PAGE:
Microprocessors and the Rise of Time & Attendance Systems
The world’s first single chip microprocessor was publicly introduced in 1971 by a company called Intel. The chip, known as the Intel 4004, took all of the parts that enabled a computer to think and put them on one small chip. It was Mark S. Ain, a Massachusetts Institute of Technology (MIT) graduate, who first came up with the idea of putting microprocessors inside mechanical time clocks. He set to work on a prototype of the device, and in 1977, founded Kronos Incorporated to produce and sell his invention. Utilizing a Z80 microprocessor, the time clock could automatically record, total, and report employee hours. This innovation, in an industry that had remained fairly stagnant for many years, started the movement of integrating time clocks with computers.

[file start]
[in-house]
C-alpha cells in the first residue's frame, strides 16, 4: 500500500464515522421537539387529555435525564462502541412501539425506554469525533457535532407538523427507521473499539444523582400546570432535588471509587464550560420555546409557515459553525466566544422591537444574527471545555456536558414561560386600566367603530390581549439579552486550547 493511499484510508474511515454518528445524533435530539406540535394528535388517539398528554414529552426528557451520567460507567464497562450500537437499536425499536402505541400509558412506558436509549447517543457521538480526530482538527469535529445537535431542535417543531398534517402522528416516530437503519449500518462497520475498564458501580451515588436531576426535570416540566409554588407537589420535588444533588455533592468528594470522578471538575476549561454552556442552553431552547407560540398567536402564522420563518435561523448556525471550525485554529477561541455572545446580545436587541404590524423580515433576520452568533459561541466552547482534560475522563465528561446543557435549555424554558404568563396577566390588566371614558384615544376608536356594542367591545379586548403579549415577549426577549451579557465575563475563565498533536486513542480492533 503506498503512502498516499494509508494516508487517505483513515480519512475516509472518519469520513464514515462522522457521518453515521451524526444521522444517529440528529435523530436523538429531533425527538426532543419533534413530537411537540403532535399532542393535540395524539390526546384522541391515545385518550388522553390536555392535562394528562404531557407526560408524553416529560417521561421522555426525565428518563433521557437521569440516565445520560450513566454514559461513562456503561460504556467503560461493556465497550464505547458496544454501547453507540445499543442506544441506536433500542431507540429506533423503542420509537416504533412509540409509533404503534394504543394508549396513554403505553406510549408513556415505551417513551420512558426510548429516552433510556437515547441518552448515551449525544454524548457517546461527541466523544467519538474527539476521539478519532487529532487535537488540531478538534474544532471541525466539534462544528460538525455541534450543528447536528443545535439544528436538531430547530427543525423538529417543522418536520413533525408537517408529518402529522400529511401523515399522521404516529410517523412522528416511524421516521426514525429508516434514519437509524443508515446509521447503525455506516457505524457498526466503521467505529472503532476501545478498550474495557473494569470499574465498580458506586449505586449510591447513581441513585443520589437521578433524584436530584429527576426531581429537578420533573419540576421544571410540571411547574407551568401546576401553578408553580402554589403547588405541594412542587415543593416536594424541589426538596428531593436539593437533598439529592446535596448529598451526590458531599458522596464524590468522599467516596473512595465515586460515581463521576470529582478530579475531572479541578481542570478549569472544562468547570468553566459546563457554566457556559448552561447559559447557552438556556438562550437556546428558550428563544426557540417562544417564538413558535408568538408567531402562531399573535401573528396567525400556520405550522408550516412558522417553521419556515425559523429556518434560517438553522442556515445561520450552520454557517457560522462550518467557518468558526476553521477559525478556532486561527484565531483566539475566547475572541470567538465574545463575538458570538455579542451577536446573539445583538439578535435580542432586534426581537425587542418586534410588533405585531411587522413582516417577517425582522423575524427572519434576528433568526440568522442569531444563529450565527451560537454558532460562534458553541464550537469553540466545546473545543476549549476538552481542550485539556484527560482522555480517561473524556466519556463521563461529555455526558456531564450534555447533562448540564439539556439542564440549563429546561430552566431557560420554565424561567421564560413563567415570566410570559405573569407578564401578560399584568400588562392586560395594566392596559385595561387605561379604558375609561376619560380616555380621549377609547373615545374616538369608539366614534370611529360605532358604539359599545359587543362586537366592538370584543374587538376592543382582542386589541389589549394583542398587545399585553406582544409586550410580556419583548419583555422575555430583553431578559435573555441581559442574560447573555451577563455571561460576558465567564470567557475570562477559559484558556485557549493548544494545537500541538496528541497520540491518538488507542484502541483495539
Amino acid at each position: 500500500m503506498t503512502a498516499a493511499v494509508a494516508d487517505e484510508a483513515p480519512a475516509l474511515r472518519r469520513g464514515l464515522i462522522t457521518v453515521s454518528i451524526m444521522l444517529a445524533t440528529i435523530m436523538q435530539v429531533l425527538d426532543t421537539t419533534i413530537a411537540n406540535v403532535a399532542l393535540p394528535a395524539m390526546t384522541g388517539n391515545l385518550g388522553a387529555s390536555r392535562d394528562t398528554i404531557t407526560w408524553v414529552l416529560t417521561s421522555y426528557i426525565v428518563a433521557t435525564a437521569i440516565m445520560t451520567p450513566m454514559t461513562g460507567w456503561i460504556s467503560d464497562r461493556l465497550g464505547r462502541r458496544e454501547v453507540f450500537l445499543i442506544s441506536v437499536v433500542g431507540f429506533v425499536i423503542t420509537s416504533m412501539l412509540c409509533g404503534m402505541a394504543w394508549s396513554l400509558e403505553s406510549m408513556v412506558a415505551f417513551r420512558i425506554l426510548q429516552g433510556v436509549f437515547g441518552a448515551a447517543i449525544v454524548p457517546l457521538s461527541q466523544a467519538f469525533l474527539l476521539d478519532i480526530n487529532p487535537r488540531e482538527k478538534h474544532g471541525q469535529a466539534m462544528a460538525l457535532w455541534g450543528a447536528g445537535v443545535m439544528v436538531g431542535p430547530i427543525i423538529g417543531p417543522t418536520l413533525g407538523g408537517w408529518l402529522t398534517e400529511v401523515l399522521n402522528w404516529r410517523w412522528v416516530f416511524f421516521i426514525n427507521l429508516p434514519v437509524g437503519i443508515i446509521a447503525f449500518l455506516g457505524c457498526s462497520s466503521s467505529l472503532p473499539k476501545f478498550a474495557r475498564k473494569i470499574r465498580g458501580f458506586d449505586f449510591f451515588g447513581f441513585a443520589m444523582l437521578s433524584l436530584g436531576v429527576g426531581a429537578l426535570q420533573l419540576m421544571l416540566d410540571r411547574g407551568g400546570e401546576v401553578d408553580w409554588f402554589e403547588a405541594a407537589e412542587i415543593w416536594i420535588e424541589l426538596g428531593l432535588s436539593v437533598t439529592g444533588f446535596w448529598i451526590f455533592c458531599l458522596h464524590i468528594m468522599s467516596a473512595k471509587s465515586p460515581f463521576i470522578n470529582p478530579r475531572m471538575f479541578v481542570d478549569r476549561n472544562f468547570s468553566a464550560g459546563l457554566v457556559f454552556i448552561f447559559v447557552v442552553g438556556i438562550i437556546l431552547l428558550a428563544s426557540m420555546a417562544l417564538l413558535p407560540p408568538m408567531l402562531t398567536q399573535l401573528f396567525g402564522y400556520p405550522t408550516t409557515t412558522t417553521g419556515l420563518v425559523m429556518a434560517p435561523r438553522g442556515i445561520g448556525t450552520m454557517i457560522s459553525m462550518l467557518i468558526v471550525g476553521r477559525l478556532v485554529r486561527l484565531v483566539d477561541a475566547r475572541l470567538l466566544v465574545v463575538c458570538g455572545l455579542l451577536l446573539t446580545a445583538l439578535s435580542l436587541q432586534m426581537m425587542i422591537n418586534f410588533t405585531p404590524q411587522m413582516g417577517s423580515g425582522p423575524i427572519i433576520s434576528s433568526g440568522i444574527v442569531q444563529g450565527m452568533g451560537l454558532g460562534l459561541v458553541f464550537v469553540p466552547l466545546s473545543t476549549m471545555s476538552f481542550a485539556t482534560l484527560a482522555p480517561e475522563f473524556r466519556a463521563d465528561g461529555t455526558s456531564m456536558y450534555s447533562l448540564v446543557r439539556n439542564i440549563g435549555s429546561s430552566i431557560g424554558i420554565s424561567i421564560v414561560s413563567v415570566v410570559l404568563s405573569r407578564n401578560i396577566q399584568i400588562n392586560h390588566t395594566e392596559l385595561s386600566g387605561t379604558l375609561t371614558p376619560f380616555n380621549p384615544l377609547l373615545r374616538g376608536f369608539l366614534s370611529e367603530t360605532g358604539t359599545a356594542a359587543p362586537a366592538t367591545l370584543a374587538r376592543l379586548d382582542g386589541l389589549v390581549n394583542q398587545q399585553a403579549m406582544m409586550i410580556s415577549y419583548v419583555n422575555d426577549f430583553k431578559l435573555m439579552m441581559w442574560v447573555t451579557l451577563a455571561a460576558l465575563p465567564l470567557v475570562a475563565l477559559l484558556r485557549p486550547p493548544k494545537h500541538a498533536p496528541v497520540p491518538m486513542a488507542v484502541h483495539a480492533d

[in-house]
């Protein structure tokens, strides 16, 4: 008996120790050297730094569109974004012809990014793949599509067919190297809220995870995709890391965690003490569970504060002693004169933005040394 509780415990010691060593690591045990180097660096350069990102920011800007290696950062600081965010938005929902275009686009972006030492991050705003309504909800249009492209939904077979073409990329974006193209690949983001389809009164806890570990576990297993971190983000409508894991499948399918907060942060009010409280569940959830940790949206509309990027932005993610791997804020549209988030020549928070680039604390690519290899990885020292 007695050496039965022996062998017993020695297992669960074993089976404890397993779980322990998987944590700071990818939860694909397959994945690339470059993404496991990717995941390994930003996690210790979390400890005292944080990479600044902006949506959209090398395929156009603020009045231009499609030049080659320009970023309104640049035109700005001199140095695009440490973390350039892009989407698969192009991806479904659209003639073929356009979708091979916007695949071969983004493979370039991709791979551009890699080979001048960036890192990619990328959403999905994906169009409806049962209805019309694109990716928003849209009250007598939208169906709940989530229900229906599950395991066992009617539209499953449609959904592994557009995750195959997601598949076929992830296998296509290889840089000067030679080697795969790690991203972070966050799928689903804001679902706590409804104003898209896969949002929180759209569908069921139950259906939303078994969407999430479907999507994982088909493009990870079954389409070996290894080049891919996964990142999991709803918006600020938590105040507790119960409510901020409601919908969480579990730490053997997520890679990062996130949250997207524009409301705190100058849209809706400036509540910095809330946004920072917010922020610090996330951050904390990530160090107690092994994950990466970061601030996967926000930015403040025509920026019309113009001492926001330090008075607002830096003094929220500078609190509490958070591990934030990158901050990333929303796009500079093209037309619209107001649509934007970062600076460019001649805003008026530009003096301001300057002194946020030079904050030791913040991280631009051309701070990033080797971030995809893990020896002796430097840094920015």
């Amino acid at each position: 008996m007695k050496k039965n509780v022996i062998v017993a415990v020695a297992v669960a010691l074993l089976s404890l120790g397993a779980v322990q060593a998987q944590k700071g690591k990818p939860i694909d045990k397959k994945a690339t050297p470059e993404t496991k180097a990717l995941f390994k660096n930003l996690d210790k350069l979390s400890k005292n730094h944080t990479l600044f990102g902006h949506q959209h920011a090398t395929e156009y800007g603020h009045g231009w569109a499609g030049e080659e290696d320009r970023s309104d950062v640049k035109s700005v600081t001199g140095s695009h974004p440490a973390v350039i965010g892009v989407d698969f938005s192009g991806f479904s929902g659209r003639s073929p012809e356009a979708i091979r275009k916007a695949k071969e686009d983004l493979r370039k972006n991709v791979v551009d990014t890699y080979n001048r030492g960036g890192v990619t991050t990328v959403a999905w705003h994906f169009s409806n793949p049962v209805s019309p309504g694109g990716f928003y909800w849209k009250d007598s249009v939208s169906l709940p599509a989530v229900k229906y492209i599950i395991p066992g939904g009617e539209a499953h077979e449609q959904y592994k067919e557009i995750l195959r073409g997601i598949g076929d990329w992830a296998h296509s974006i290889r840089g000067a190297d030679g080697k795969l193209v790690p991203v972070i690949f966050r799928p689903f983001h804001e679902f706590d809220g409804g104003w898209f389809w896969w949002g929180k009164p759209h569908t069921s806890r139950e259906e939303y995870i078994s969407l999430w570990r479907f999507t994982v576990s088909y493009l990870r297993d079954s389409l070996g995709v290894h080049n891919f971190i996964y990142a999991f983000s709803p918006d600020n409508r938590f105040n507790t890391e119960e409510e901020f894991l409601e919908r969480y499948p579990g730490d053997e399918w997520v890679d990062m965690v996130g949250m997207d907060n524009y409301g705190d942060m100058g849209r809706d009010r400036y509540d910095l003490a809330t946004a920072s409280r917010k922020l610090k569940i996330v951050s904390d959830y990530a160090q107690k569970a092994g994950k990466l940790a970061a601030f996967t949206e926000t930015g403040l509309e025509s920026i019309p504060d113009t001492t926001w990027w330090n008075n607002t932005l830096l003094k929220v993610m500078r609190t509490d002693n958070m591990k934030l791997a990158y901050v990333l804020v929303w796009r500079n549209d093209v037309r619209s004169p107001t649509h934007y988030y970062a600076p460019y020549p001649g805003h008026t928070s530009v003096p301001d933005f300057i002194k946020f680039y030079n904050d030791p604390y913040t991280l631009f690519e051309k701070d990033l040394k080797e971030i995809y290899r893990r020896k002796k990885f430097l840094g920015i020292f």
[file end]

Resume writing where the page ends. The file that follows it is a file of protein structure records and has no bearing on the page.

As computers and their operating systems became more sophisticated through the 1980’s and into the early 1990’s, demand for better integration between time clocks and computers from businesses also grew. The first computerized time and attendance system, named the Weeney Clocker, was made commercially available in 1992. Used mainly by larger businesses with many employees, it was able to save a lot of paperwork by running enormous calculations to make processing payroll easier. These systems became more advanced over time, adding more advanced HR features such as accrual tracking, which could keep track of cumulative balances for vacation time, sick days, and personal leave.
Self-Service Systems and Today’s Time Clocks